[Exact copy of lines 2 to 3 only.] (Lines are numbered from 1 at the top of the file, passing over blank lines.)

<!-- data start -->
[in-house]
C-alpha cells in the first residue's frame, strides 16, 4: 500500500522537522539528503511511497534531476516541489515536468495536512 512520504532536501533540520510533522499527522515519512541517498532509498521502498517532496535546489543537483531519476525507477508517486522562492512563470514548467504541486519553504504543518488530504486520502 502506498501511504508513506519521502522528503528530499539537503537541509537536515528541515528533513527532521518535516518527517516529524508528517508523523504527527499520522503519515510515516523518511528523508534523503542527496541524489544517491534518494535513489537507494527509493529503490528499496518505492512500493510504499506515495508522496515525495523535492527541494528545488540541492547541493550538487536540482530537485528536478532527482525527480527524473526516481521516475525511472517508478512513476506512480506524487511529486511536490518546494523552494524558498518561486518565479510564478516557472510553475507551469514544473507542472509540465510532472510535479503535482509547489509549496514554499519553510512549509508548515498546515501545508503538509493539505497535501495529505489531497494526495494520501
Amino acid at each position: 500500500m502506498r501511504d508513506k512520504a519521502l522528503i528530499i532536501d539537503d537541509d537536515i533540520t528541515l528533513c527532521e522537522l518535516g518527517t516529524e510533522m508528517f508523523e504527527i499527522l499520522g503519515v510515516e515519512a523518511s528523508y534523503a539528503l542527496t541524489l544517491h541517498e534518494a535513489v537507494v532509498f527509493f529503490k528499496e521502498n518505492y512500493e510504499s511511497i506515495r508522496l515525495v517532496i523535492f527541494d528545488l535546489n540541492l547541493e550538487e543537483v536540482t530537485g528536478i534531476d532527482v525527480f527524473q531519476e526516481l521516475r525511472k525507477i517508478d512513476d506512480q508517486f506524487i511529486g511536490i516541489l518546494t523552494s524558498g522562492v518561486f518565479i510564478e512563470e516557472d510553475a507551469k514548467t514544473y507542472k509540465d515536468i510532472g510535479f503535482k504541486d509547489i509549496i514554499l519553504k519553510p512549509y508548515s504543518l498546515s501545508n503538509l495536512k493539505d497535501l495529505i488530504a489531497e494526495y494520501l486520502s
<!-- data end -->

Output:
C-alpha cells in the first residue's frame, strides 16, 4: 500500500522537522539528503511511497534531476516541489515536468495536512 512520504532536501533540520510533522499527522515519512541517498532509498521502498517532496535546489543537483531519476525507477508517486522562492512563470514548467504541486519553504504543518488530504486520502 502506498501511504508513506519521502522528503528530499539537503537541509537536515528541515528533513527532521518535516518527517516529524508528517508523523504527527499520522503519515510515516523518511528523508534523503542527496541524489544517491534518494535513489537507494527509493529503490528499496518505492512500493510504499506515495508522496515525495523535492527541494528545488540541492547541493550538487536540482530537485528536478532527482525527480527524473526516481521516475525511472517508478512513476506512480506524487511529486511536490518546494523552494524558498518561486518565479510564478516557472510553475507551469514544473507542472509540465510532472510535479503535482509547489509549496514554499519553510512549509508548515498546515501545508503538509493539505497535501495529505489531497494526495494520501
Amino acid at each position: 500500500m502506498r501511504d508513506k512520504a519521502l522528503i528530499i532536501d539537503d537541509d537536515i533540520t528541515l528533513c527532521e522537522l518535516g518527517t516529524e510533522m508528517f508523523e504527527i499527522l499520522g503519515v510515516e515519512a523518511s528523508y534523503a539528503l542527496t541524489l544517491h541517498e534518494a535513489v537507494v532509498f527509493f529503490k528499496e521502498n518505492y512500493e510504499s511511497i506515495r508522496l515525495v517532496i523535492f527541494d528545488l535546489n540541492l547541493e550538487e543537483v536540482t530537485g528536478i534531476d532527482v525527480f527524473q531519476e526516481l521516475r525511472k525507477i517508478d512513476d506512480q508517486f506524487i511529486g511536490i516541489l518546494t523552494s524558498g522562492v518561486f518565479i510564478e512563470e516557472d510553475a507551469k514548467t514544473y507542472k509540465d515536468i510532472g510535479f503535482k504541486d509547489i509549496i514554499l519553504k519553510p512549509y508548515s504543518l498546515s501545508n503538509l495536512k493539505d497535501l495529505i488530504a489531497e494526495y494520501l486520502s